Mani Kaul’s early short film Read More »
Tag Archives: Mani Kaul
Kaul’s film addresses the writings of Gajanan Madhav Muktibodh (1917-79), one of the main representatives of the Nai Kavita (New Poetry) movement in Hindi. Muktibodh also wrote several short stories, one of which provides the film with its title, and critical essays. The film integrates episodes from Muktibodh’s writings with material from other source, including a reinvented neo-realism derived from Muktibodh’s literary settings. The narrative is constructed around 3 characters. Ramesh (Gopi) iis one who speaks and enacts Muktibodh’s writings, functioning as the first-person voice of the text; his two friends, , Madhav (Jha) and Keshav (Raina), are Ramesh’s antagonists and interlocuters esp. in the debates about modernity. Kaul gradually minimizes the fictional settings until, in the remarkably shot sequences of the factory, the audience is directly confronted with the written text itself. Read More »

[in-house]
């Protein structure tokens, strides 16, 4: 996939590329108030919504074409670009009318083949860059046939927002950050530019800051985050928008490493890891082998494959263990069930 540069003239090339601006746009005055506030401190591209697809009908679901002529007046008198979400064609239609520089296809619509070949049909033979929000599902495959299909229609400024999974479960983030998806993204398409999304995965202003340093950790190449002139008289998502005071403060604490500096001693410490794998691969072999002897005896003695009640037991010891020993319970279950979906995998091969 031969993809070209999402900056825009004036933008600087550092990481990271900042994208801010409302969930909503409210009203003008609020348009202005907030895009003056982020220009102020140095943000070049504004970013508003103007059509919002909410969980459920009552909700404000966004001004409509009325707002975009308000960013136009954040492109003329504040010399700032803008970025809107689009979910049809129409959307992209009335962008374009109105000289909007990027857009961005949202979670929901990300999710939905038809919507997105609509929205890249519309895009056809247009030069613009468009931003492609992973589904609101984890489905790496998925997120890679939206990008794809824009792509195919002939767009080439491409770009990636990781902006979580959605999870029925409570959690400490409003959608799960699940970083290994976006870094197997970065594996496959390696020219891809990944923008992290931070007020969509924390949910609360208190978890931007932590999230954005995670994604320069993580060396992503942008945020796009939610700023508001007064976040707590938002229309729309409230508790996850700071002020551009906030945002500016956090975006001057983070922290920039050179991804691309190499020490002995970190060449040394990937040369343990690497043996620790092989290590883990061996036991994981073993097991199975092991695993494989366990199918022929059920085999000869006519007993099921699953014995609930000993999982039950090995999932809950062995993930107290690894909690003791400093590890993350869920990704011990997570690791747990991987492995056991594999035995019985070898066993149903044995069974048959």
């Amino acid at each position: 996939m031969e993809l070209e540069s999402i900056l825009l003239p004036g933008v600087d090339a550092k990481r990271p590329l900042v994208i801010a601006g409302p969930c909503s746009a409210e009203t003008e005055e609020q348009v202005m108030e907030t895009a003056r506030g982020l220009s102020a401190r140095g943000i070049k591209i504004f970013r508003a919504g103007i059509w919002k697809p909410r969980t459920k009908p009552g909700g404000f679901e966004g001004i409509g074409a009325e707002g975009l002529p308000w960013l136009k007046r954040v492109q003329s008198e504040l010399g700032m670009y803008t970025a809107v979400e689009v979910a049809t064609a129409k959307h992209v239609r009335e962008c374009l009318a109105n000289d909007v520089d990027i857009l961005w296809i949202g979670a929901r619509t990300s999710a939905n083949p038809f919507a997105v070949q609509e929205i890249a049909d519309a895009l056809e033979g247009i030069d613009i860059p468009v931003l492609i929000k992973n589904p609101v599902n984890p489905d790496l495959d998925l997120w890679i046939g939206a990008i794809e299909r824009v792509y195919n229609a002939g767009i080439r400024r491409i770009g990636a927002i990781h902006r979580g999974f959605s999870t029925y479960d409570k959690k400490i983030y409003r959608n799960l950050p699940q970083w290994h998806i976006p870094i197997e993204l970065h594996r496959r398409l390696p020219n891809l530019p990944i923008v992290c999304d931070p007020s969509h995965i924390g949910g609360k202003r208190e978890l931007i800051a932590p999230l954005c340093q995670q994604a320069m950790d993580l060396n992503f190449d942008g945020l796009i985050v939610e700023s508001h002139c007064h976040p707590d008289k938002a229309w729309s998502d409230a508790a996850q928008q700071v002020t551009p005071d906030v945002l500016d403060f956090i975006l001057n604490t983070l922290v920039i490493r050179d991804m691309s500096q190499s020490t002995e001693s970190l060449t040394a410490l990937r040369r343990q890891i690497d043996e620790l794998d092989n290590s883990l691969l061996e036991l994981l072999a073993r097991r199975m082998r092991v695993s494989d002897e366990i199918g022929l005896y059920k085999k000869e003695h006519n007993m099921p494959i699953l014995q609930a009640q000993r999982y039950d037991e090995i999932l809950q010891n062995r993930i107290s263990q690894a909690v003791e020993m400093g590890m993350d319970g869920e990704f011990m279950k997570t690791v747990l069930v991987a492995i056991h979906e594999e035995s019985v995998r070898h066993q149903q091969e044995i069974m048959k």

This is the film that left the strongest impression on me. I have been lucky to engage it 3 times on 35mm.
Mani Kaul’s films create a sensory construct around their use of a selection of sounds to create a specific sensorial effect and images to create volume instead of (as in Hollywood) their denotative element of space. His films usually attempt to create an aesthetic where language is used beyond its denotative aspect, into its suggestive and rhythmic tonalities based on Anandvardhan’s 4th century text Dhwanyaloka about haiku like poetry forms and the aesthetic of suggestion they create known as ‘Dhwani’ which means ‘suggestive sound.’ Read More »
In a poetic hour and a half, director Mani Kaul looks at the ancient art of making pottery from a wide variety of perspectives. Pots are shown in many settings, including a museum where a young child is mesmerized by the ceramics that ancient ancestors created from clay. The tradition continues and so does its magic, as potters are shown deftly working a lump of wet clay and fashioning it moment by moment into a slowly emerging shape. Kaul blends in myth and fables as well as the beauty of the art itself to create an inspiring look at a humble, everyday object. Read More »